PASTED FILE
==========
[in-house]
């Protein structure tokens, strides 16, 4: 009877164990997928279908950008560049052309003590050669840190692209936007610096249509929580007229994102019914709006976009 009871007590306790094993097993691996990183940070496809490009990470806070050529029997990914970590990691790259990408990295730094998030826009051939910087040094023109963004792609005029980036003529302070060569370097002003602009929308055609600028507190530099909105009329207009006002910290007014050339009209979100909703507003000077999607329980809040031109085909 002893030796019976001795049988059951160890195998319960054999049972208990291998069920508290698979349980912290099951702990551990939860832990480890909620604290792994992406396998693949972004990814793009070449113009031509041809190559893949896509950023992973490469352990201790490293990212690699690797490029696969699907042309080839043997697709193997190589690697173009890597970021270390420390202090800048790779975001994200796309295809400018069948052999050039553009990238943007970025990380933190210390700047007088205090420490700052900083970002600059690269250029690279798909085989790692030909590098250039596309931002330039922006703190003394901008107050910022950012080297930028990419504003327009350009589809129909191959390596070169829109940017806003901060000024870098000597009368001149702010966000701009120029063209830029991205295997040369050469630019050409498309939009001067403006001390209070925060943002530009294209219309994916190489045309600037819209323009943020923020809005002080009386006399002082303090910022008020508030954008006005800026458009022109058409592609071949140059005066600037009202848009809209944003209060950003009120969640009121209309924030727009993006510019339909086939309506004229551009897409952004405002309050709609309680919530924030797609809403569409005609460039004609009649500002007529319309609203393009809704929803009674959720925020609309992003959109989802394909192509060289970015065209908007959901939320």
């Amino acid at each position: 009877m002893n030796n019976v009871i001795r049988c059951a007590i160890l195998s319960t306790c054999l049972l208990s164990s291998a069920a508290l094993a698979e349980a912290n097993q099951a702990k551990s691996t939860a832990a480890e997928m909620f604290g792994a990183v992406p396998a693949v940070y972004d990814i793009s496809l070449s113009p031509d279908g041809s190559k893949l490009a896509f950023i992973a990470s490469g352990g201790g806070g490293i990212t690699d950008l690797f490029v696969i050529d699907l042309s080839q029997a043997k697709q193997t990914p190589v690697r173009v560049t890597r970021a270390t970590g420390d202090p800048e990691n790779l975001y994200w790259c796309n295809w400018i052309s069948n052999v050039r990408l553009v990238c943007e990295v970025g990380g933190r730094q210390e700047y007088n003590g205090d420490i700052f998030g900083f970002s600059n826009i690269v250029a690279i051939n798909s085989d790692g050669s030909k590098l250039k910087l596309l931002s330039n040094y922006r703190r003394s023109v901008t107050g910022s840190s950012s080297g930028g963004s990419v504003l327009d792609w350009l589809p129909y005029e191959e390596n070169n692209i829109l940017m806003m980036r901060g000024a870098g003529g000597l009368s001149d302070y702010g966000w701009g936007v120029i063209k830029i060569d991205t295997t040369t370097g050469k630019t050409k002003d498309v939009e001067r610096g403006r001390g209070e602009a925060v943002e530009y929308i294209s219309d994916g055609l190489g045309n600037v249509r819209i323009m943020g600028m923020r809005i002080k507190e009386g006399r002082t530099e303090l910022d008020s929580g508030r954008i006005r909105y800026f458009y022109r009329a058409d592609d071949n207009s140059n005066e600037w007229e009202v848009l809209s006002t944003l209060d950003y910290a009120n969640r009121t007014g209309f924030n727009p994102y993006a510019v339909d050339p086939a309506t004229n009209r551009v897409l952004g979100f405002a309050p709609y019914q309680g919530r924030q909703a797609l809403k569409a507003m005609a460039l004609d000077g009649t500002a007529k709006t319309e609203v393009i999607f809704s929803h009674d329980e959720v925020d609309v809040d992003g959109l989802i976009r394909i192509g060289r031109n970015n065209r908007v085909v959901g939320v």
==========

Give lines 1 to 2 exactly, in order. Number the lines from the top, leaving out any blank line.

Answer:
[in-house]
């Protein structure tokens, strides 16, 4: 009877164990997928279908950008560049052309003590050669840190692209936007610096249509929580007229994102019914709006976009 009871007590306790094993097993691996990183940070496809490009990470806070050529029997990914970590990691790259990408990295730094998030826009051939910087040094023109963004792609005029980036003529302070060569370097002003602009929308055609600028507190530099909105009329207009006002910290007014050339009209979100909703507003000077999607329980809040031109085909 002893030796019976001795049988059951160890195998319960054999049972208990291998069920508290698979349980912290099951702990551990939860832990480890909620604290792994992406396998693949972004990814793009070449113009031509041809190559893949896509950023992973490469352990201790490293990212690699690797490029696969699907042309080839043997697709193997190589690697173009890597970021270390420390202090800048790779975001994200796309295809400018069948052999050039553009990238943007970025990380933190210390700047007088205090420490700052900083970002600059690269250029690279798909085989790692030909590098250039596309931002330039922006703190003394901008107050910022950012080297930028990419504003327009350009589809129909191959390596070169829109940017806003901060000024870098000597009368001149702010966000701009120029063209830029991205295997040369050469630019050409498309939009001067403006001390209070925060943002530009294209219309994916190489045309600037819209323009943020923020809005002080009386006399002082303090910022008020508030954008006005800026458009022109058409592609071949140059005066600037009202848009809209944003209060950003009120969640009121209309924030727009993006510019339909086939309506004229551009897409952004405002309050709609309680919530924030797609809403569409005609460039004609009649500002007529319309609203393009809704929803009674959720925020609309992003959109989802394909192509060289970015065209908007959901939320």